Here in Athy we have been short of footballing heroes for quite a long time but it wasn’t always so. We have to go back over 60 years to arrive at a time when Athy Gaelic footballers were regarded as the best in the county. It was in 1933 that the Athy club won its first Senior County Championship, having failed to score in its first such final contested nine years earlier. The 1933 success was followed by a second title the following year and in 1937 Athy were once again senior county champions. This was the great period of the Athy club’s footballing supremacy. It was a time marked by the presence of great footballers such as George Comerford, Paul Matthews, Barney Dunne and Johnny McEvoy. Before their time Athy had produced many good footballers, but none perhaps as good as Eddie “Sapper” O’Neill who before emigrating to America played football for Athy and for his native county of Kildare. “Sapper” O’Neill was one of the most highly rated players of the early years of Gaelic football in Athy while George Comerford, a County Clare born Garda based in Athy in the late 1930’s was regarded as one of the greatest footballers ever to have graced the football pitch at Geraldine Park.
Comerford played for County Kildare in the 1938 Leinster Final when for the second time in the space of three years the short grass men lost to their near neighbours, Laois. Playing in that 1938 final with George Comerford were two colleagues from the Athy Club, Johnny McEvoy and Tommy Mulhall. Johnny, who died last year, was goal keeper on the county team for several years, while his team-mate Tommy Mulhall was a regular on the county team for nine years up to May 1944. As well as being a county player Tommy Mulhall was also an inter provincial player who played for Leinster.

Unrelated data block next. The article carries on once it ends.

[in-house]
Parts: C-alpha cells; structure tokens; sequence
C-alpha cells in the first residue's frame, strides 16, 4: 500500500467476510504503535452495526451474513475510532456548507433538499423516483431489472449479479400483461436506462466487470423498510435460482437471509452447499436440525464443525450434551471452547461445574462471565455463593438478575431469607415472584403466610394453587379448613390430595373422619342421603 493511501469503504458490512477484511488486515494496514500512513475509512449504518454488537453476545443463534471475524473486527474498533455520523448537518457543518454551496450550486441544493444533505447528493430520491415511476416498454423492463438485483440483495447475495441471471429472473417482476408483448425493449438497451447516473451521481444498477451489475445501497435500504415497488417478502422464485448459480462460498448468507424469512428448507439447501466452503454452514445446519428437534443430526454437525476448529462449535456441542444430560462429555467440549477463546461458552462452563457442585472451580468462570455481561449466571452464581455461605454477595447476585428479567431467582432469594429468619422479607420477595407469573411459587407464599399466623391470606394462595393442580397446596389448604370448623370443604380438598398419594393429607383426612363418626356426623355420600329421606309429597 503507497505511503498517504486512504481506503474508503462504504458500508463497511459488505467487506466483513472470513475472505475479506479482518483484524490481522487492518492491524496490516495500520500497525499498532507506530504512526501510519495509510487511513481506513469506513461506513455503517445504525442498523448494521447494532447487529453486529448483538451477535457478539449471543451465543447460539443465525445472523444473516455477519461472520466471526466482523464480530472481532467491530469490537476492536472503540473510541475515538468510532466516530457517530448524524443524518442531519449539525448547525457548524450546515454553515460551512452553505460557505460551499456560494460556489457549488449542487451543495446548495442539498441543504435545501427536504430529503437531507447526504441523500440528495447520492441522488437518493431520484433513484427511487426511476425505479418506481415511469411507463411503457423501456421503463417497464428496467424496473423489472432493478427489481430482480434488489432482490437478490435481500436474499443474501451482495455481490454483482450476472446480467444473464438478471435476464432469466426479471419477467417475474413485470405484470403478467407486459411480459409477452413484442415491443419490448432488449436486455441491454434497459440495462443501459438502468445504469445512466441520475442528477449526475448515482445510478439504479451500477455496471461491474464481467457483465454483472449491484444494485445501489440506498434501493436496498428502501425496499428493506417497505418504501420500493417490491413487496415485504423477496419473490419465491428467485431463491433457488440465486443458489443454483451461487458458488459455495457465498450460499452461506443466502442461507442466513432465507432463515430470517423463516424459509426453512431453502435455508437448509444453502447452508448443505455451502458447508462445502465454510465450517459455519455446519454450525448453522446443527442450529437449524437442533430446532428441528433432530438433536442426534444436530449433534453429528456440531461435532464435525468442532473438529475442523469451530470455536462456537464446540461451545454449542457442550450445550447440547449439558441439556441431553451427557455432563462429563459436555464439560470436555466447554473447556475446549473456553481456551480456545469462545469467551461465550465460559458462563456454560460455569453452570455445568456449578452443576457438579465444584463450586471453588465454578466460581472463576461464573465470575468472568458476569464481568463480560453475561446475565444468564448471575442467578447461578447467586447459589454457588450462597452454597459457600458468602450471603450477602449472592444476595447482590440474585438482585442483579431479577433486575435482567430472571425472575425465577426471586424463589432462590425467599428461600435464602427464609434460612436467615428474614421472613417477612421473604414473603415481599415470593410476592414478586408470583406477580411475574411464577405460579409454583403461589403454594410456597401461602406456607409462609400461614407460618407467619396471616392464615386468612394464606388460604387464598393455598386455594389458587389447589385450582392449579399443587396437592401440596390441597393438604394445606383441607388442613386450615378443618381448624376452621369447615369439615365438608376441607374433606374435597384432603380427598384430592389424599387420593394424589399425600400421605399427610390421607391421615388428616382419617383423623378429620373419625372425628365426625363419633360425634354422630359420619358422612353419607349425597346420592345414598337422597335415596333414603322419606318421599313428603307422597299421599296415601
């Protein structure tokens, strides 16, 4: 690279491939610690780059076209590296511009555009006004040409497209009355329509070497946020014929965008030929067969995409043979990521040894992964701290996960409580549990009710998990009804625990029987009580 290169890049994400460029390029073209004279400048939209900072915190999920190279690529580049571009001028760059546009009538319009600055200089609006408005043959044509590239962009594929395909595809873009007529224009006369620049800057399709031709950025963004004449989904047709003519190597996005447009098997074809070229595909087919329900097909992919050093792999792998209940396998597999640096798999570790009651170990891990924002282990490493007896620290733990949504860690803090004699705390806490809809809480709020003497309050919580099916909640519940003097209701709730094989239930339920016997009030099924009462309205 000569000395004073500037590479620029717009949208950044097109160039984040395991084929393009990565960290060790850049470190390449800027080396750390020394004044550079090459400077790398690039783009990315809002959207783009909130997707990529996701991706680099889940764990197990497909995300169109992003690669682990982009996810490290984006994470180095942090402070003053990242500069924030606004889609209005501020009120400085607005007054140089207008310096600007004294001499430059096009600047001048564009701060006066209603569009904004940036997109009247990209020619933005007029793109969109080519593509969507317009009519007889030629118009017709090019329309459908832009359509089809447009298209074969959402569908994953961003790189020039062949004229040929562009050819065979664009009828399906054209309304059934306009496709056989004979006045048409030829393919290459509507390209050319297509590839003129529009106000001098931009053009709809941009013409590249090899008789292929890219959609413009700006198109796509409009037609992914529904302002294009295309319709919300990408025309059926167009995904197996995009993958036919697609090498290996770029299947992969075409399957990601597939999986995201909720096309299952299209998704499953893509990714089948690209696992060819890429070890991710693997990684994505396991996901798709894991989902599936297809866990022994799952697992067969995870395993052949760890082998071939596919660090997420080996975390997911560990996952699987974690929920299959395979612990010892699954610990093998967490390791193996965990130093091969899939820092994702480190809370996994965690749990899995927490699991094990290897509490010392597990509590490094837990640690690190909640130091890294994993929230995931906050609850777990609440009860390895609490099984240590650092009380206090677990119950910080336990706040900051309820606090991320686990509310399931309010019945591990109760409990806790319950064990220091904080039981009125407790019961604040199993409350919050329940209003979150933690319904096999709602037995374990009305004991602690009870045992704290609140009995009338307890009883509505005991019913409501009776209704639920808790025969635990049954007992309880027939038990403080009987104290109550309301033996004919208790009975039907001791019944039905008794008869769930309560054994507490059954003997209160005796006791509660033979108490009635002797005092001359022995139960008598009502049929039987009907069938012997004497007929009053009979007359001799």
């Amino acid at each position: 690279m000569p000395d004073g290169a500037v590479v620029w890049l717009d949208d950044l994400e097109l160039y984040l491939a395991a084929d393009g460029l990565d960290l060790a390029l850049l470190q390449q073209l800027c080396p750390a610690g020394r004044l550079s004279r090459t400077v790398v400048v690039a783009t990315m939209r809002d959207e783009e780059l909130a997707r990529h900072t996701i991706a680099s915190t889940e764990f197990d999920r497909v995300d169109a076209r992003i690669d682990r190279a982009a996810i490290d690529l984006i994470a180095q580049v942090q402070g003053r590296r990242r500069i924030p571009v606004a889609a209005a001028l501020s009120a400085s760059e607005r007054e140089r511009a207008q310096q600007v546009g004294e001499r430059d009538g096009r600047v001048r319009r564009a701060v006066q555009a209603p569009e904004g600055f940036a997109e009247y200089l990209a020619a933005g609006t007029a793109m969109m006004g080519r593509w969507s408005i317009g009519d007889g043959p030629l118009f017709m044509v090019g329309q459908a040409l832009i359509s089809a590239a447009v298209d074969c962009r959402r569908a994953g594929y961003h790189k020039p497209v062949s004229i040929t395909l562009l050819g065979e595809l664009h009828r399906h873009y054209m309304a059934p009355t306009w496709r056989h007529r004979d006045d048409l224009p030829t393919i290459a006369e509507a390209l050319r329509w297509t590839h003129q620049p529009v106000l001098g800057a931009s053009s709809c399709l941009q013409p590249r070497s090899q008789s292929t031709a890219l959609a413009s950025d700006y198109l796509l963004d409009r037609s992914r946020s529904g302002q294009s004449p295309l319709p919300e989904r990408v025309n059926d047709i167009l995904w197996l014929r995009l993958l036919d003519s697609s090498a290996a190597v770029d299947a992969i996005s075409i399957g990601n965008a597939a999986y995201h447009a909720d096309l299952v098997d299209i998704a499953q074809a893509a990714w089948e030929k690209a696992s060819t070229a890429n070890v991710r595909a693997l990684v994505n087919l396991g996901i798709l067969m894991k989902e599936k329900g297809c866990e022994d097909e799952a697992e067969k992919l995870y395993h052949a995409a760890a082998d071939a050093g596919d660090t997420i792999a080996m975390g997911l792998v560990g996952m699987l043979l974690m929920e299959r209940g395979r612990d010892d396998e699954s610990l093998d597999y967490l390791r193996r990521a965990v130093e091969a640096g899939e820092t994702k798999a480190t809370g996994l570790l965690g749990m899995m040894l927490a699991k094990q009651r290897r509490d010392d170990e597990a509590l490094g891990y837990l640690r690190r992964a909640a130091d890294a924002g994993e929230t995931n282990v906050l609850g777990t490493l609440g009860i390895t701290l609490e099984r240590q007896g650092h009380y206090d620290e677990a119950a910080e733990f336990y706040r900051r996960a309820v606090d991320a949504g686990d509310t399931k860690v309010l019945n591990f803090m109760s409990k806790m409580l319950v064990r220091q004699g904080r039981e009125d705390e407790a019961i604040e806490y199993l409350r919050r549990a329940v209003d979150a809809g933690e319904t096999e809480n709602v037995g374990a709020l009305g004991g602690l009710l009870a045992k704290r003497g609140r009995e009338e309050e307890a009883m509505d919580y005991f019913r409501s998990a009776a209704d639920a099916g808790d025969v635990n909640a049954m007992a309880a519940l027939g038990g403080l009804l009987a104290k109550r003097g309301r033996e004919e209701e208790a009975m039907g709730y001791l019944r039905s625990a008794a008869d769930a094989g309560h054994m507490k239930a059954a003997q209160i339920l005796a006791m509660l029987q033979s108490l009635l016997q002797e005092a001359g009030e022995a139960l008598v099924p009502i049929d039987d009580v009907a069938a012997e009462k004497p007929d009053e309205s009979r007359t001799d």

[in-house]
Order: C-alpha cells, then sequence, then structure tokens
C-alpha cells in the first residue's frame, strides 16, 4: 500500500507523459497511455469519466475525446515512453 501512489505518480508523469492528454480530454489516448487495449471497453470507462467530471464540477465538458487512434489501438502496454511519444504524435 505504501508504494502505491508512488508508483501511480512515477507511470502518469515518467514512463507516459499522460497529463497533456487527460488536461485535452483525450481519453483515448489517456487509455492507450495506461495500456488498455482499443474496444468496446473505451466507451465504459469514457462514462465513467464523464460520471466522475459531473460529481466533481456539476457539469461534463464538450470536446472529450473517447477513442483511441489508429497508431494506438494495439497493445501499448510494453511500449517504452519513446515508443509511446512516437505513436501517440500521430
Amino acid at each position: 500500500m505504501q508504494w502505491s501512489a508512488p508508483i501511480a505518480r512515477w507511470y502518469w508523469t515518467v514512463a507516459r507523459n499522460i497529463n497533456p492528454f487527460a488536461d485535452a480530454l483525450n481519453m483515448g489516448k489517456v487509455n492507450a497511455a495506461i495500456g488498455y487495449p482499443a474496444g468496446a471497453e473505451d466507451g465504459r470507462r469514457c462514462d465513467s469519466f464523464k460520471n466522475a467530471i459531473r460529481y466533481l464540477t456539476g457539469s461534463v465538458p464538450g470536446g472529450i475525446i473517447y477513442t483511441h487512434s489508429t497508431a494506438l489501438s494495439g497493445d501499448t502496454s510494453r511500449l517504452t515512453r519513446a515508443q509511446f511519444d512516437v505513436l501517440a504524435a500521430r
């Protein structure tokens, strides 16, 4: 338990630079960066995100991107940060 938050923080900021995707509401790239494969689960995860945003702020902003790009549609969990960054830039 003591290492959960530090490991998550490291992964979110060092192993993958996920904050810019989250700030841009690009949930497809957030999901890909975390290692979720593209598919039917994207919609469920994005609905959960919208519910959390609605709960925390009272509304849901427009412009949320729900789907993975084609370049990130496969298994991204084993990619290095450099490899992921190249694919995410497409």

Described as one of the great stylists of Gaelic football, Tommy Mulhall was generally regarded by those who saw him play as the best footballer ever to come out of Athy. He was born in October 1911 and lived at the Barrow Bridge House in Leinster Street where his father Edward carried on business as a publican, grocer and hardware merchant. The premises in more recent years has been re-named “The Castle Inn”. Tommy was the eldest of eight children and his younger brother Pat will be remembered as the proprietor of the Barrow Bridge House business and later a sports shop at Emily Row.